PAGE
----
Le petit dejeuner (breakfast) often consists of ‘Tartines’ (slices) of bread, Baguette or Croissants with jam and chocolate spread or slices of ham, cheese and boiled egg. Alternatively popular pastries to eat at Breakfast include Pain au Chocolat (filled with chocolate) or Pain au Raison (filled with raisins and custard). Adults tend to drink coffee or tea whilst children often drink Hot Chocolate in bowls. Cereals are mostly eaten by children and tend not to be favoured by adults.
Le dejeuner (lunch) is an institution in its own right in France and occurs between the hours of 12pm and 2pm when the majority of people will stop for a full two hour 法國果汁 break. Restaurants will normally open at 12pm and close at 2.30pm. In larger companies and in schools lunch is eaten in a cafeteria which serves complete meals. In most schools children are provided with a 3 course meal and are not given an option but eat from a set weekly menu. Many workers in France, such as lorry drivers, are provided with lunch vouchers which can be used in many restaurants and supermarkets.
Le diner (dinner) is usually a family affair in France with most children having a snack after school at 4.30pm and then eating with their families later in the evening. Dinner normally consists of three courses starting with the ‘Hors d’oeuvre’ which is often soup followed by the ‘Plat Principal’, the main course. The meal is finished with a cheese course or dessert which may be something simple such as a piece of fruit or a Yogurt. Restaurants mainly open at 7pm and will stop taking orders between 10pm and 11pm. Many restaurants are closed on Sunday evenings.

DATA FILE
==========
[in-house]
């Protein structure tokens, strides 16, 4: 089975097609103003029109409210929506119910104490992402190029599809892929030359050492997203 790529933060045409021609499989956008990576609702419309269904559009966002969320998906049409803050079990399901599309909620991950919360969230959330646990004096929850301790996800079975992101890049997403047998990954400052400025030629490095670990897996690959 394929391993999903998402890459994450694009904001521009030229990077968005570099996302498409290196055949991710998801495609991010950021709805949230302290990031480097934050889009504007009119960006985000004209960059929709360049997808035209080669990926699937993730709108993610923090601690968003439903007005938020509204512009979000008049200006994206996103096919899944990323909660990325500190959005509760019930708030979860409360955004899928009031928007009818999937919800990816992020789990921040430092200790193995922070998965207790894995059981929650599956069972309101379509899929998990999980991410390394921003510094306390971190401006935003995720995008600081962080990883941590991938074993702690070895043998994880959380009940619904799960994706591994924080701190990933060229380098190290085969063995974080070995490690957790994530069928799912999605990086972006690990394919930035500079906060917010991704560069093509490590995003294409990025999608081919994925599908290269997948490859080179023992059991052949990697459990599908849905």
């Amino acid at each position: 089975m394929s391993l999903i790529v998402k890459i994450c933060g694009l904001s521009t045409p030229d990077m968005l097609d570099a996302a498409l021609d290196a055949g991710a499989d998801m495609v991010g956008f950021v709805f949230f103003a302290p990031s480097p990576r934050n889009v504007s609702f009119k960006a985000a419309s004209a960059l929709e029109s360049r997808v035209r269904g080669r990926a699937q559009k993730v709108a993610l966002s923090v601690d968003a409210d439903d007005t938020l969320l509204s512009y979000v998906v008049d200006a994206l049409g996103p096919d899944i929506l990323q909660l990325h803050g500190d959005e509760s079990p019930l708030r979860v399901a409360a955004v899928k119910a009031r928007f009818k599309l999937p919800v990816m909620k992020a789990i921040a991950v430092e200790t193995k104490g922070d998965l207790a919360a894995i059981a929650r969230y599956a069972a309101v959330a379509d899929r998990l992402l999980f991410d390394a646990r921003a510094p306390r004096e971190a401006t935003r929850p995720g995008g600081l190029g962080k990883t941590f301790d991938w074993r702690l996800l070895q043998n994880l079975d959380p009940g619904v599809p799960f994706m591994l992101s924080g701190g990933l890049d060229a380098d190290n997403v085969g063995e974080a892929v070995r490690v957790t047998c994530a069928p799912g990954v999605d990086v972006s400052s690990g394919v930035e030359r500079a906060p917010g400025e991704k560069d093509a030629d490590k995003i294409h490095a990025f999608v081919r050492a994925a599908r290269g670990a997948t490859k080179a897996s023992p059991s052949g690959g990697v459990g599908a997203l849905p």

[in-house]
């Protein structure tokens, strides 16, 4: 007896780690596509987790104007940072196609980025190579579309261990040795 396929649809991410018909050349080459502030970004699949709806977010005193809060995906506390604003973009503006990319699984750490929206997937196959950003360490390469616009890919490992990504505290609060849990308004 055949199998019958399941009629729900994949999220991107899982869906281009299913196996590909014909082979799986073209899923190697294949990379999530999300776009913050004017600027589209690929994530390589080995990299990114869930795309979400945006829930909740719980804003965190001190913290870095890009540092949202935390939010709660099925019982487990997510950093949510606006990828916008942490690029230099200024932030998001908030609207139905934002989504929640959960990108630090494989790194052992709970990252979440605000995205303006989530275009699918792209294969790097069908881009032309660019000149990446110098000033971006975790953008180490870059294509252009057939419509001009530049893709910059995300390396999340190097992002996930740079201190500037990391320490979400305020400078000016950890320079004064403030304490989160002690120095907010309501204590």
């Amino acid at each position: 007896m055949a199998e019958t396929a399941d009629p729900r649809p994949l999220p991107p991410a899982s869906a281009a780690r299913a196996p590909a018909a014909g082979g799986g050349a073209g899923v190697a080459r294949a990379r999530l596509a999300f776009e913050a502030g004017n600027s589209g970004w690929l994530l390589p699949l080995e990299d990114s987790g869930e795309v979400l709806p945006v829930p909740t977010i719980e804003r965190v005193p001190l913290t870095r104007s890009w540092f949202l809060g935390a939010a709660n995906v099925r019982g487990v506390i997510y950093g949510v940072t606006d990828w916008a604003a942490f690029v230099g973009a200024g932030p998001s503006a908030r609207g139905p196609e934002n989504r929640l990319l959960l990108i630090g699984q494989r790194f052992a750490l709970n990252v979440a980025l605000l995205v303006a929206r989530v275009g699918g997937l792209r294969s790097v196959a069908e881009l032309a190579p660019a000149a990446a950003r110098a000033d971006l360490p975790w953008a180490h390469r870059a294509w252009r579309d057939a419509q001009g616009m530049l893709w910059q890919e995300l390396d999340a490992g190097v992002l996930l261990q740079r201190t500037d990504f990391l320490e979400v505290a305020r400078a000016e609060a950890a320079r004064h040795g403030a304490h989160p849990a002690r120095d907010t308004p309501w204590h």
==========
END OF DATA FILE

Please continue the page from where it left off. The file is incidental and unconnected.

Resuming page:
France produces and consumes the most amount of wine per person every year in the world behind Italy. However, wine consumption has decreased by 50% since the 1960s with beer and cider becoming more popular. Other popular drinks include ‘Pastis’ an aniseed flavoured drink. However, wine and water is normally served with both lunch and dinner.
Restaurants are open only around mealtimes and are often closed one day of the week. You can choose food from a printed menu which, by law, has to include a prix-fixe menu (a set menu). Very few restaurants offer vegetarian options.
Bistros are smaller than restaurants and you will find the menu us given to you verbally from the waiter or using a chalk board. They tend to feature regional cuisine. Bistrot a Vin are similar to Tavernes offering inexpensive alcohol drinks. They may provide food like a bistro or alternatively just offer simple snacks such as cheese and sausage.
Brasseries were set up in the 1870s by refugees from Alsace Lorraine and serve beers and wines from the Alsace region along with regional foods such as Sauerkraut. Most Brasseries are open all day along with local Bars which also serve cocktails, pastis, beer and wine.
You will find a Cafe in virtually every place in France no matter how small. Tables and chairs are often set outside where customers can enjoy hot, cold and alcoholic drinks as well as snacks such as croque-monsieur and moules frites. Cafes usually open early in the morning and shut around 9pm. Salon de Thes are similar to cafes found in the rest of the world and do not serve alcohol. They open for lunch until late afternoon and serve hot drinks, cakes and snacks.